He observes that more than a hundred years ago, some populations of bearded vulture and the California condor, a new world vulture and the largest in North America, were already near extinction.

He says the populations of eight species of vultures assessed in Africa have shown 62 per cent decline, while more than 60 per cent of vultures worldwide are threatened with extinction, mostly in vulture-rich regions of Asia and Africa.

“Seven of Africa’s vulture species are on the verge of complete disappearance. Historical and recent vulture population declines. Prior to the mid-20th century, decline in Cape vulture and others had already begun in Asia.

“Although over this period, vultures were still abundant, significant difference in abundance, species and in population trends varied within regions and among continents.

“In Africa, vulture population decline occurs mostly in East and West Africa; and in West Africa, population of vultures except the hooded vulture, has declined by an average of 95 per cent.

“In protected areas within the Sudanese zone, vulture populations fell by nearly 42 per cent by poisoning from highly toxic pesticide in 2012.

“Similarly, 144 white-backed vultures, an old-world vulture and the most common large vulture in Africa vultures, were killed in Zimbabwe after feeding on elephant carcasses,’’ he says.

Explaining further on the benefits of vultures, he notes that vulture can be used for treating of psychological diseases.

Ringim notes that absence of vultures may lead to pollution of water by dead animals as dead animal attracts flies and disease carrying bugs.

According to him, free ecological service provided by vulture will no longer be there and absence of vultures causes loss of culture, value and heritage.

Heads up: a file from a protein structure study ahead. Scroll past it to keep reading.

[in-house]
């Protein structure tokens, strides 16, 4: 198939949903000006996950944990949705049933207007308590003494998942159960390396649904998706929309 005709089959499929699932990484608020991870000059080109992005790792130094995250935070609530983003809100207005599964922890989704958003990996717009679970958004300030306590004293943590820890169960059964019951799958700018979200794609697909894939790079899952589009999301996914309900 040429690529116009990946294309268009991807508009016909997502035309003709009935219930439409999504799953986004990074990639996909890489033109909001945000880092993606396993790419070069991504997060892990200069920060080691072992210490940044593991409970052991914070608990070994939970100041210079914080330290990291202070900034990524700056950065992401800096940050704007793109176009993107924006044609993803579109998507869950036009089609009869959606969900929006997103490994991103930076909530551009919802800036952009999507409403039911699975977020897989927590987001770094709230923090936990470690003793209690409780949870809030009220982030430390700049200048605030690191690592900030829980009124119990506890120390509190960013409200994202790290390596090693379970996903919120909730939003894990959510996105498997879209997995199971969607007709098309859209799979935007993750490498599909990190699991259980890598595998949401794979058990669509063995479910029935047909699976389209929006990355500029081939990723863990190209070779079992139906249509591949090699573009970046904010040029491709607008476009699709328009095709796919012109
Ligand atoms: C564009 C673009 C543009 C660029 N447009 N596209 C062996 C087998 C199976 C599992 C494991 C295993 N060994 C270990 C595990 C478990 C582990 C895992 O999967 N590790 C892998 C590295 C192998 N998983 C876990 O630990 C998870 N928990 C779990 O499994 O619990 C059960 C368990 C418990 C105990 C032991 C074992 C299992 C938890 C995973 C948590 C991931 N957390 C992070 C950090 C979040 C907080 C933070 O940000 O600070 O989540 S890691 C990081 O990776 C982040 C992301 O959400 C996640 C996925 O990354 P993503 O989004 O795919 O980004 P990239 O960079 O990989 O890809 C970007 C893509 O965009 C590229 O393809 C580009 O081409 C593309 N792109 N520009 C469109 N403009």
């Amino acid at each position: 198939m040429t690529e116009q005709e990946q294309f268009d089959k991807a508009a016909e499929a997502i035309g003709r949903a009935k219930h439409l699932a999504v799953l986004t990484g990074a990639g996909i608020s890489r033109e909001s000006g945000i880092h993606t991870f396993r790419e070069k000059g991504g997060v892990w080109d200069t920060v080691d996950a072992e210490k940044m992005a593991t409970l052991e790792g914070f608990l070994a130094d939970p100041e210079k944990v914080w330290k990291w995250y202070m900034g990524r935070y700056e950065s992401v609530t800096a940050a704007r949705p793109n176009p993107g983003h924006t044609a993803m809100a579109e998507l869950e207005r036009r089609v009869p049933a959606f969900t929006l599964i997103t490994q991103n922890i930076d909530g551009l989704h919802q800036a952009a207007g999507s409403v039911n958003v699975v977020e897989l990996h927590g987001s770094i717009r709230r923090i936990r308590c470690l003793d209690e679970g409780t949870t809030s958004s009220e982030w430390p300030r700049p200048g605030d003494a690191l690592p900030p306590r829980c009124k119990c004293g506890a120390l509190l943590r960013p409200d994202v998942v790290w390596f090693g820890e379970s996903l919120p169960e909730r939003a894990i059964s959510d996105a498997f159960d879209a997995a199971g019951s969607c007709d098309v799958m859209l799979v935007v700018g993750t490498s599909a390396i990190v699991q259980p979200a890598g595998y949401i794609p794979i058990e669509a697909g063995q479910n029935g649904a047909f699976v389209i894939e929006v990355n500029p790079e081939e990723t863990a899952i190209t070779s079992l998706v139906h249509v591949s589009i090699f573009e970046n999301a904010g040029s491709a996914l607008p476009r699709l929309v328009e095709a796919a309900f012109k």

He expresses concern that the Nigeria Conservation Foundation teams surveyed no fewer than eight local government areas in Yobe, covering more than 1,436 kilometre in October 2018, without sighting a single vulture.

“Similarly, in November 2018, two teams independently conducted a road transect survey of 2,783 kilometres in Jigawa, and 2,110 kilometres in Yobe without a single sight of vulture species.

“Again, the teams also visited sites that should typically have vultures, including abattoirs, slaughterhouses, slab and rubbish dumps.

“In 2017, Egyptian Vulture New LIFE project, one of the most ambitious ever vulture conservation initiatives, was launched with support from the European Union Life programme in partnership with institutions and organisations from 14 countries, including Nigeria.

“The essence of the project is to sensitise people to the importance of vulture and how to address drastic and increase vulture population,’’ Ringim explains.

The lecturer, therefore, advises that people should discourage the killing and use of vulture body parts for medicine or other traditional rituals.

He calls on relevant stakeholders to strongly embark on campaigns about the critical roles and importance of vultures to ecosystem.

“People should change from negative attitude and perceptions they have towards vultures, preserve them, observe their right to life and keep the environment for human healthy living.

By Vivian Emoni